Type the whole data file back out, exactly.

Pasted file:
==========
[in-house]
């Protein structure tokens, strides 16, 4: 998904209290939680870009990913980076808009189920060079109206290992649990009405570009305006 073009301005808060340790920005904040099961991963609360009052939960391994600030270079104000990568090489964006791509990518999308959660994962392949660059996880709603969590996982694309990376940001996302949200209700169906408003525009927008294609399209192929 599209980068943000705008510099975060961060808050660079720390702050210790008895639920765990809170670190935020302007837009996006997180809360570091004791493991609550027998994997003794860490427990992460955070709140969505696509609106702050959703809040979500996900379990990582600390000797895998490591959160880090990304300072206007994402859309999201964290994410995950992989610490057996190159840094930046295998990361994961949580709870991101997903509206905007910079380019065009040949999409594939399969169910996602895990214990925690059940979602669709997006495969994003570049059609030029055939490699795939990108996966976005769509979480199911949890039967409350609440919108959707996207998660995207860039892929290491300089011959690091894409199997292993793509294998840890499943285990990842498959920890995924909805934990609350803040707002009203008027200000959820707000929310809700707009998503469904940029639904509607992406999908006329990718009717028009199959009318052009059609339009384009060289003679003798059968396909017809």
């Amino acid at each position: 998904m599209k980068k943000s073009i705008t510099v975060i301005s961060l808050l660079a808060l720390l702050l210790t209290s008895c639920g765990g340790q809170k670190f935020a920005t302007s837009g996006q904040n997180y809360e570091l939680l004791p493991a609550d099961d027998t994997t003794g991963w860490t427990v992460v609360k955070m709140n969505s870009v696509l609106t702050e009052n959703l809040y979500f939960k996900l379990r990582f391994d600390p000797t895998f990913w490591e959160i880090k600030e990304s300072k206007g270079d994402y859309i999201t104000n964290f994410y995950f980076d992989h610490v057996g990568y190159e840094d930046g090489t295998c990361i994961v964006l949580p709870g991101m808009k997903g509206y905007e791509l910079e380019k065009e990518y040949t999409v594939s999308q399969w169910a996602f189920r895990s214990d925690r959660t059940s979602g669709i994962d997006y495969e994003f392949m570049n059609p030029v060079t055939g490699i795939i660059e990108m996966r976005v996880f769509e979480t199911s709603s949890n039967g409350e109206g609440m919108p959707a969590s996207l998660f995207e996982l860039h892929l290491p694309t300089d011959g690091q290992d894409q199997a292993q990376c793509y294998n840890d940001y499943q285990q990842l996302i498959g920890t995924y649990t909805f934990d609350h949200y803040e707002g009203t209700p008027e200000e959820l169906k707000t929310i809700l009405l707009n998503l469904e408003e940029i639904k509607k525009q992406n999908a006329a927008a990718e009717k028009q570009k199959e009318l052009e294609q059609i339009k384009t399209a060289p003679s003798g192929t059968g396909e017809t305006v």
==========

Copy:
[in-house]
């Protein structure tokens, strides 16, 4: 998904209290939680870009990913980076808009189920060079109206290992649990009405570009305006 073009301005808060340790920005904040099961991963609360009052939960391994600030270079104000990568090489964006791509990518999308959660994962392949660059996880709603969590996982694309990376940001996302949200209700169906408003525009927008294609399209192929 599209980068943000705008510099975060961060808050660079720390702050210790008895639920765990809170670190935020302007837009996006997180809360570091004791493991609550027998994997003794860490427990992460955070709140969505696509609106702050959703809040979500996900379990990582600390000797895998490591959160880090990304300072206007994402859309999201964290994410995950992989610490057996190159840094930046295998990361994961949580709870991101997903509206905007910079380019065009040949999409594939399969169910996602895990214990925690059940979602669709997006495969994003570049059609030029055939490699795939990108996966976005769509979480199911949890039967409350609440919108959707996207998660995207860039892929290491300089011959690091894409199997292993793509294998840890499943285990990842498959920890995924909805934990609350803040707002009203008027200000959820707000929310809700707009998503469904940029639904509607992406999908006329990718009717028009199959009318052009059609339009384009060289003679003798059968396909017809």
């Amino acid at each position: 998904m599209k980068k943000s073009i705008t510099v975060i301005s961060l808050l660079a808060l720390l702050l210790t209290s008895c639920g765990g340790q809170k670190f935020a920005t302007s837009g996006q904040n997180y809360e570091l939680l004791p493991a609550d099961d027998t994997t003794g991963w860490t427990v992460v609360k955070m709140n969505s870009v696509l609106t702050e009052n959703l809040y979500f939960k996900l379990r990582f391994d600390p000797t895998f990913w490591e959160i880090k600030e990304s300072k206007g270079d994402y859309i999201t104000n964290f994410y995950f980076d992989h610490v057996g990568y190159e840094d930046g090489t295998c990361i994961v964006l949580p709870g991101m808009k997903g509206y905007e791509l910079e380019k065009e990518y040949t999409v594939s999308q399969w169910a996602f189920r895990s214990d925690r959660t059940s979602g669709i994962d997006y495969e994003f392949m570049n059609p030029v060079t055939g490699i795939i660059e990108m996966r976005v996880f769509e979480t199911s709603s949890n039967g409350e109206g609440m919108p959707a969590s996207l998660f995207e996982l860039h892929l290491p694309t300089d011959g690091q290992d894409q199997a292993q990376c793509y294998n840890d940001y499943q285990q990842l996302i498959g920890t995924y649990t909805f934990d609350h949200y803040e707002g009203t209700p008027e200000e959820l169906k707000t929310i809700l009405l707009n998503l469904e408003e940029i639904k509607k525009q992406n999908a006329a927008a990718e009717k028009q570009k199959e009318l052009e294609q059609i339009k384009t399209a060289p003679s003798g192929t059968g396909e017809t305006v």